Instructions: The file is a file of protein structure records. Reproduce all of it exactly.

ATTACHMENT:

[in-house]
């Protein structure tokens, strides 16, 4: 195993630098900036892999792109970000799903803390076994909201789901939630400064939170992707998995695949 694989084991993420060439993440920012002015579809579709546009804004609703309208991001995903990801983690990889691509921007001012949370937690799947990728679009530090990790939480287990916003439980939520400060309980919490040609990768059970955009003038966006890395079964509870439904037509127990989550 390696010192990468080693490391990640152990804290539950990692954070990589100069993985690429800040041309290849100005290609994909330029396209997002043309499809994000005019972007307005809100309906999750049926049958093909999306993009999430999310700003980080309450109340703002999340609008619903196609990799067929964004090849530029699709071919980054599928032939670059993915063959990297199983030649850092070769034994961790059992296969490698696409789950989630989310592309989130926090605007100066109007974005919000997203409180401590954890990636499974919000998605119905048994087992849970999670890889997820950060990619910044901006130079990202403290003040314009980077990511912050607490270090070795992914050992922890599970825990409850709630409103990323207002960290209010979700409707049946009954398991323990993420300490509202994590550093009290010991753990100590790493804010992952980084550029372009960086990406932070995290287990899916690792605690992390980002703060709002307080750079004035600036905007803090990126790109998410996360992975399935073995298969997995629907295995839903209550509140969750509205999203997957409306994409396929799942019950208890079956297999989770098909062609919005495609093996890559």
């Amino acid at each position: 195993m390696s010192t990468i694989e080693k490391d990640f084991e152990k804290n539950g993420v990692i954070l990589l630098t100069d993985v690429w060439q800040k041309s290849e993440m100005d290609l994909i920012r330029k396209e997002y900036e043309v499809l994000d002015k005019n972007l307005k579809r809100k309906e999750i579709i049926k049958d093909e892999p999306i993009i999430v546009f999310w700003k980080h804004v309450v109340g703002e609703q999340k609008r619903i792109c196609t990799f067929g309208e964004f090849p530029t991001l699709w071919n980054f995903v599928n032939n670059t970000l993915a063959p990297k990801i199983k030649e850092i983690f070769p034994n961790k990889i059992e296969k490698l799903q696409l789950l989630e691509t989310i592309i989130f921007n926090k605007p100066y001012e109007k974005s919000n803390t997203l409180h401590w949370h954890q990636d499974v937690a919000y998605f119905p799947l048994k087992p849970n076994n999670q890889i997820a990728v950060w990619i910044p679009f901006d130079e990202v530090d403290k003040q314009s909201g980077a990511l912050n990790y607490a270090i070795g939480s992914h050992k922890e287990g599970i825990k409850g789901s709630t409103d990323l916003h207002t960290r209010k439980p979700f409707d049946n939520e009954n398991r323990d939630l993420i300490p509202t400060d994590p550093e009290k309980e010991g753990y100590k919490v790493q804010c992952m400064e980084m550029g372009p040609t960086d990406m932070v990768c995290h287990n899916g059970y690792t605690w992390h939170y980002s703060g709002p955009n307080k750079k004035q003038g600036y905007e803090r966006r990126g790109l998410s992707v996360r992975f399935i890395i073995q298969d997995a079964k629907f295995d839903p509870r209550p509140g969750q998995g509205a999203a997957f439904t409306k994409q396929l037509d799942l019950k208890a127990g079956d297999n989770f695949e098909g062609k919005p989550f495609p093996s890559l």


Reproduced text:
[in-house]
């Protein structure tokens, strides 16, 4: 195993630098900036892999792109970000799903803390076994909201789901939630400064939170992707998995695949 694989084991993420060439993440920012002015579809579709546009804004609703309208991001995903990801983690990889691509921007001012949370937690799947990728679009530090990790939480287990916003439980939520400060309980919490040609990768059970955009003038966006890395079964509870439904037509127990989550 390696010192990468080693490391990640152990804290539950990692954070990589100069993985690429800040041309290849100005290609994909330029396209997002043309499809994000005019972007307005809100309906999750049926049958093909999306993009999430999310700003980080309450109340703002999340609008619903196609990799067929964004090849530029699709071919980054599928032939670059993915063959990297199983030649850092070769034994961790059992296969490698696409789950989630989310592309989130926090605007100066109007974005919000997203409180401590954890990636499974919000998605119905048994087992849970999670890889997820950060990619910044901006130079990202403290003040314009980077990511912050607490270090070795992914050992922890599970825990409850709630409103990323207002960290209010979700409707049946009954398991323990993420300490509202994590550093009290010991753990100590790493804010992952980084550029372009960086990406932070995290287990899916690792605690992390980002703060709002307080750079004035600036905007803090990126790109998410996360992975399935073995298969997995629907295995839903209550509140969750509205999203997957409306994409396929799942019950208890079956297999989770098909062609919005495609093996890559």
């Amino acid at each position: 195993m390696s010192t990468i694989e080693k490391d990640f084991e152990k804290n539950g993420v990692i954070l990589l630098t100069d993985v690429w060439q800040k041309s290849e993440m100005d290609l994909i920012r330029k396209e997002y900036e043309v499809l994000d002015k005019n972007l307005k579809r809100k309906e999750i579709i049926k049958d093909e892999p999306i993009i999430v546009f999310w700003k980080h804004v309450v109340g703002e609703q999340k609008r619903i792109c196609t990799f067929g309208e964004f090849p530029t991001l699709w071919n980054f995903v599928n032939n670059t970000l993915a063959p990297k990801i199983k030649e850092i983690f070769p034994n961790k990889i059992e296969k490698l799903q696409l789950l989630e691509t989310i592309i989130f921007n926090k605007p100066y001012e109007k974005s919000n803390t997203l409180h401590w949370h954890q990636d499974v937690a919000y998605f119905p799947l048994k087992p849970n076994n999670q890889i997820a990728v950060w990619i910044p679009f901006d130079e990202v530090d403290k003040q314009s909201g980077a990511l912050n990790y607490a270090i070795g939480s992914h050992k922890e287990g599970i825990k409850g789901s709630t409103d990323l916003h207002t960290r209010k439980p979700f409707d049946n939520e009954n398991r323990d939630l993420i300490p509202t400060d994590p550093e009290k309980e010991g753990y100590k919490v790493q804010c992952m400064e980084m550029g372009p040609t960086d990406m932070v990768c995290h287990n899916g059970y690792t605690w992390h939170y980002s703060g709002p955009n307080k750079k004035q003038g600036y905007e803090r966006r990126g790109l998410s992707v996360r992975f399935i890395i073995q298969d997995a079964k629907f295995d839903p509870r209550p509140g969750q998995g509205a999203a997957f439904t409306k994409q396929l037509d799942l019950k208890a127990g079956d297999n989770f695949e098909g062609k919005p989550f495609p093996s890559l």